Regardless of what kind of business you are in, your customers pay for breakfast, lunch, and dinner. You probably have a strategy for growing your business and growing your team; you better also have a strategy for your customers. In most cases, the cost of acquiring a new customer is far greater than the cost of retaining and growing the revenue from your current customers. According to an article in Forbes, “Increasing customer retention rates by 5% increases profitability by 25% to 95%.” Turning your customers into advocates can also result in referrals and generate new logos for your company as well. According a study cited by John DiJulius, customer experience leaders outperform the market, generating a total cumulative return that was nearly three times greater than companies who lag in this area; “We now have proof that [customer experience] is actually one of the highest returns on investment a company can make."
So, what’s your strategy to engage and delight your customers?
Here are some key insights to consider when crafting a customer strategy:
- Your customers are people. Whether you are selling direct to consumer or business to business, there’s always a person who makes the buying decisions and a person who actually uses your product. Sometimes these are different people, and it behooves you to understand both the buyer and the end user for your product and service. What are the needs of the end user? What criteria is most important to the person making the purchasing decision? Working through your strategy to identify your Core Customer and secondary customers is a key first step in your customer engagement strategy.
- Get to know them. Actually talk to them, and meet with them face to face. Surveys are good, but in-person interactions are so much better. Observe your customer using your product. Where are they getting stuck? What do they love? What problems are they solving with your product or service? What is important to them? Don’t do this once, do it often. Things change fast, so you need regular interaction with your customers to keep your finger on what they need. Share your learnings. Create personas for your customers, and document detailed use cases. Communicate this information about your customers with everyone in your company (it is valuable for marketing, sales, customer service, product development). Everyone in your company should have a clear picture of the customers you are serving and how your product helps them.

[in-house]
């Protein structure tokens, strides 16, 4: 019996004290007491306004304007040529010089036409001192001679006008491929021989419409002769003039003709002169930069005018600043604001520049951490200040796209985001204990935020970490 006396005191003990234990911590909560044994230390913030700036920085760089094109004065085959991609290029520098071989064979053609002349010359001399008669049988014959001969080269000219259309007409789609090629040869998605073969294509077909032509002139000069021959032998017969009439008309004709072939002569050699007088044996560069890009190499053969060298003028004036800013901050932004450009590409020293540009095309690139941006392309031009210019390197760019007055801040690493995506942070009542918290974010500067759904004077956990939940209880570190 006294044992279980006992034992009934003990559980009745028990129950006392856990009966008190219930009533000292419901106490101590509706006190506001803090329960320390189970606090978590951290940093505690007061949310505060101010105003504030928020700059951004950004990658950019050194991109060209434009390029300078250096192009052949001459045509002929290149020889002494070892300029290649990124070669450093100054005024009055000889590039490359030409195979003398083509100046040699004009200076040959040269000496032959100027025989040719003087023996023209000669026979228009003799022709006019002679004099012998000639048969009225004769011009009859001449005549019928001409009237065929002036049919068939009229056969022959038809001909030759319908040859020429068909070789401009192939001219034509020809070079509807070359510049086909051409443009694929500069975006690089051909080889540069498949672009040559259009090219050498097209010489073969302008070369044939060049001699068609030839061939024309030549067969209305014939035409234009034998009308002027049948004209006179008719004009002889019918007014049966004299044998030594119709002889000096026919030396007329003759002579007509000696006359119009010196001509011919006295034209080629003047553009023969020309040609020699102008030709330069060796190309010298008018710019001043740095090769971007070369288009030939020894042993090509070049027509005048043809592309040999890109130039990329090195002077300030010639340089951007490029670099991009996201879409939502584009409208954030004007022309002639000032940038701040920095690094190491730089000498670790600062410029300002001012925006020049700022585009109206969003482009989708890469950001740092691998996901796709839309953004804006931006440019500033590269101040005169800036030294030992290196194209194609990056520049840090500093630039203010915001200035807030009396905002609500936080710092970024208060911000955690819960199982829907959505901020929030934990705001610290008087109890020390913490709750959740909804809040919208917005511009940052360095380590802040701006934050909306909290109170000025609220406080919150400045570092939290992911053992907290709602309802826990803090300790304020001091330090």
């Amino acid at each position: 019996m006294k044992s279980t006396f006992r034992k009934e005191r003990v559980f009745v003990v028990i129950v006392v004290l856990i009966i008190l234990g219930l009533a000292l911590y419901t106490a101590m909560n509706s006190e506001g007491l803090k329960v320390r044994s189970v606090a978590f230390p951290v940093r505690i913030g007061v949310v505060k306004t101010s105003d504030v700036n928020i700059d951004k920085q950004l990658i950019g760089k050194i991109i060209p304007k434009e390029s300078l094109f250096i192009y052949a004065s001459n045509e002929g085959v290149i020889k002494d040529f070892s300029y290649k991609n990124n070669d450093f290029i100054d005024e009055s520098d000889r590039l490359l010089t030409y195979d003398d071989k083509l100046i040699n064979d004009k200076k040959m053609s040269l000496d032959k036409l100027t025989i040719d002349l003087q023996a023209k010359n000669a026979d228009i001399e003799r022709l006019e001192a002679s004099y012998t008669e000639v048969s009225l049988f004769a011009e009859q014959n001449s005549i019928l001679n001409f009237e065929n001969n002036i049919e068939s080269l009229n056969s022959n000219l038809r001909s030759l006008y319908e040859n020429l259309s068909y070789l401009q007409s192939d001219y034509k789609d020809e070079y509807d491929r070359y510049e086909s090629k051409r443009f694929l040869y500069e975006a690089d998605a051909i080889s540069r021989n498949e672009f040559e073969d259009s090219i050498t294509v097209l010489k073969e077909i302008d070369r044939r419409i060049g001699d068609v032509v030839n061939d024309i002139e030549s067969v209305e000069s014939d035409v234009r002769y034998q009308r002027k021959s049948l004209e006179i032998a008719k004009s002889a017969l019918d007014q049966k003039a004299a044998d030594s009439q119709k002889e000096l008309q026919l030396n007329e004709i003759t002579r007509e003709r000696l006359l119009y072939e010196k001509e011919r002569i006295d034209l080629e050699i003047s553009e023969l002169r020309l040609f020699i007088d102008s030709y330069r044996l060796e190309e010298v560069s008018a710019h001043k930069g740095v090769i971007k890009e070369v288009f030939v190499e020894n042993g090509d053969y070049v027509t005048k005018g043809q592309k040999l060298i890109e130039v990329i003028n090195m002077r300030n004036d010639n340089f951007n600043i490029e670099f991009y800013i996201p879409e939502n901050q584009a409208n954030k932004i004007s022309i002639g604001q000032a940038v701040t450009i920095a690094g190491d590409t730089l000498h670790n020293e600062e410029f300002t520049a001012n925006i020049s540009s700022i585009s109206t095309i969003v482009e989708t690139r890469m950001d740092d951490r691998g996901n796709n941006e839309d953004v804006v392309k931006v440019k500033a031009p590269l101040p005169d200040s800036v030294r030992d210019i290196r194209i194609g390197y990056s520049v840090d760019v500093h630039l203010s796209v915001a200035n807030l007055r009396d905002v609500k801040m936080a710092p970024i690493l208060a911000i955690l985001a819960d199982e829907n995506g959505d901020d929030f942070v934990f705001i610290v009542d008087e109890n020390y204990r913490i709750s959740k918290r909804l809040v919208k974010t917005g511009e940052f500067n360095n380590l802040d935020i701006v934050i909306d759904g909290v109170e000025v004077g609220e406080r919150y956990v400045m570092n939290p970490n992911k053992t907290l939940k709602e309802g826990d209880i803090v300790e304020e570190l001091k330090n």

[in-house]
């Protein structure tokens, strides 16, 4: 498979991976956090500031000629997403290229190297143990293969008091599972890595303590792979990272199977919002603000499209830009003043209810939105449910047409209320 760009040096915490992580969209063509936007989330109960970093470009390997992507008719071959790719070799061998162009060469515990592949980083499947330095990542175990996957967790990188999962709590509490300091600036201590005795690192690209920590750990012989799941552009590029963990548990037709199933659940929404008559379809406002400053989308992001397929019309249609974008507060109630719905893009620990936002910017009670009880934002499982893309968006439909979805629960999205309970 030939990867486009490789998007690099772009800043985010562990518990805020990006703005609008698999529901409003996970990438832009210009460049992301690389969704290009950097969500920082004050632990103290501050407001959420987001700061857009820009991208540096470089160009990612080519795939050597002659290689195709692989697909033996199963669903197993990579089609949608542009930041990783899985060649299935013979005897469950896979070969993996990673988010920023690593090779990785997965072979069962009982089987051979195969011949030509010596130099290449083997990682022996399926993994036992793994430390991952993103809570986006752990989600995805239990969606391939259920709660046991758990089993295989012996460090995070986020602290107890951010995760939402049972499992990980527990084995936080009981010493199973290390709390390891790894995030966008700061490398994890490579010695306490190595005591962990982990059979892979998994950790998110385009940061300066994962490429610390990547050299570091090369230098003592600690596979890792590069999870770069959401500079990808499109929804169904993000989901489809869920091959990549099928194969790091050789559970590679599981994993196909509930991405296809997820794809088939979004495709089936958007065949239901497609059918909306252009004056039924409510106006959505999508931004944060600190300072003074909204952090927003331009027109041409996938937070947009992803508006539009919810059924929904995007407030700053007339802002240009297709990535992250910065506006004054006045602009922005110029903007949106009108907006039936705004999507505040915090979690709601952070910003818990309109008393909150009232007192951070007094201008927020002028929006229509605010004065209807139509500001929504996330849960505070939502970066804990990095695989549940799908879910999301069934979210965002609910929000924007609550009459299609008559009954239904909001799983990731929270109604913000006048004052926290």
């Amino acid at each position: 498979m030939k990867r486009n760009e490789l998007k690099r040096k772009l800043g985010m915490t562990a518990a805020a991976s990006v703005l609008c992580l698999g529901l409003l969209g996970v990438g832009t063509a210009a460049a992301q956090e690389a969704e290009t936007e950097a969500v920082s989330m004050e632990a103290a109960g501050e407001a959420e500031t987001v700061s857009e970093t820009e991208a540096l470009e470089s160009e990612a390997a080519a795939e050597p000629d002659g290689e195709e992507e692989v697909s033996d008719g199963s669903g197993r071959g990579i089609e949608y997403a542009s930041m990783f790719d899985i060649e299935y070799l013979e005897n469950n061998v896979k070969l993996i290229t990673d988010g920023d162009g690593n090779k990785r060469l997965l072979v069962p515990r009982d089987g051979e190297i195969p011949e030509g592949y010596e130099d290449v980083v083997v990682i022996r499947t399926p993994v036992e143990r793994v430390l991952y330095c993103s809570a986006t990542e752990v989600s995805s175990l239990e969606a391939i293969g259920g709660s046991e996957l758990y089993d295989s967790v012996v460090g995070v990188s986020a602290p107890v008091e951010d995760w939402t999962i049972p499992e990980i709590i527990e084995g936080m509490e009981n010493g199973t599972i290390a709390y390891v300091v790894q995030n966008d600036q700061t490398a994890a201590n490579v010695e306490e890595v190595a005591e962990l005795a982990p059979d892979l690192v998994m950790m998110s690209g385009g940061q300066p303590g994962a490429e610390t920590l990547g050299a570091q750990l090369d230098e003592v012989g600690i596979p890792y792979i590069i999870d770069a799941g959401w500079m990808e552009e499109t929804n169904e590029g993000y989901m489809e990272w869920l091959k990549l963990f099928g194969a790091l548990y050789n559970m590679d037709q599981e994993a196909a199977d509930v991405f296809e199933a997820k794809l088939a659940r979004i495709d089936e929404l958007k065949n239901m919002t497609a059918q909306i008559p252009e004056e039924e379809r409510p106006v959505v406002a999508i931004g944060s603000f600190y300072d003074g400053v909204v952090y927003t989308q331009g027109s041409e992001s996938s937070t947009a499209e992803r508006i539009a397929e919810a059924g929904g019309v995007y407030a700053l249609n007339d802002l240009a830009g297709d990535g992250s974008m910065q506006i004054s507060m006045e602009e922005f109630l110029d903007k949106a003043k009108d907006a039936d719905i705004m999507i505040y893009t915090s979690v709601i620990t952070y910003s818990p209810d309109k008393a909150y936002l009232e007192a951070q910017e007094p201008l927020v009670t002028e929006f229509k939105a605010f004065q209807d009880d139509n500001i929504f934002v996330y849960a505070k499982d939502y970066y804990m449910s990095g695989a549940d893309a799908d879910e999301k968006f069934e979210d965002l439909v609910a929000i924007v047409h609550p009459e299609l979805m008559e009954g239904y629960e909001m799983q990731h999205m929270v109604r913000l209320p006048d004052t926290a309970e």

- Map out your customer journey. Most Sales and Marketing teams have a good idea of the funnel prospects go through prior to making a buying decision. They have clear touch points and messaging and metrics for each touch point. We should have a similar process mapped out for our customers. For some companies, the first 90 days are key to customer success; in some industries, if you haven’t created value for the customer in the first 90 seconds, you’ve already lost them. What are the steps once the deal is closed? When are the critical points to deliver value to the customer? What does the customer need to know to be successful with our product, and what is the best way to give them that information? How can we remove barriers to customer success and delight them with the best possible experience of our product or service?
- Be proactive. We often reward hero stories about companies that go to the extreme to save the customer relationship when something has gone wrong. While it is important to take care of customers who are unhappy, we should spend more of that energy and those resources proactively designing experiences and products that just work the way the customer wants them to work. Rather than having to swoop in with the big save, what can you do proactively to ensure your customer never needs to call your support team or issue a compliant? How can you delight without the heroics?
- Measure what matters. For the different stages of your customer journey, identify key metrics for success. Capturing an NPS or customer satisfaction score one time isn’t enough. You need leading and result indicators for each stage in your customer’s journey to let you know if you are on the right track to retaining and growing your customer accounts. Put some key customer KPIs on your dashboard, measure them every week, and talk with your team when the indicators are off track.
- Get everyone involved. As I mentioned before, it isn’t just the customer-facing teams that are in charge of delighting the customer. Every person in your company has a role to play, and the most successful companies have found ways to integrate a customer-focused mindset into their company culture. The customer experience can’t be an afterthought. It should be an integral part of how your company operates; makes strategic decisions; designs products and services; communicates internally and externally; makes resource and hiring decisions; and invests in systems, tools and training. Don’t create silos by delegating this key aspect of your business to one leader or team.
If you want to learn more about how to make customer experience into a competitive advantage for your company, we are thrilled to have the definitive expert on this topic, John DiJulius, speaking at our Breakthrough Conference this October here in Charlotte.
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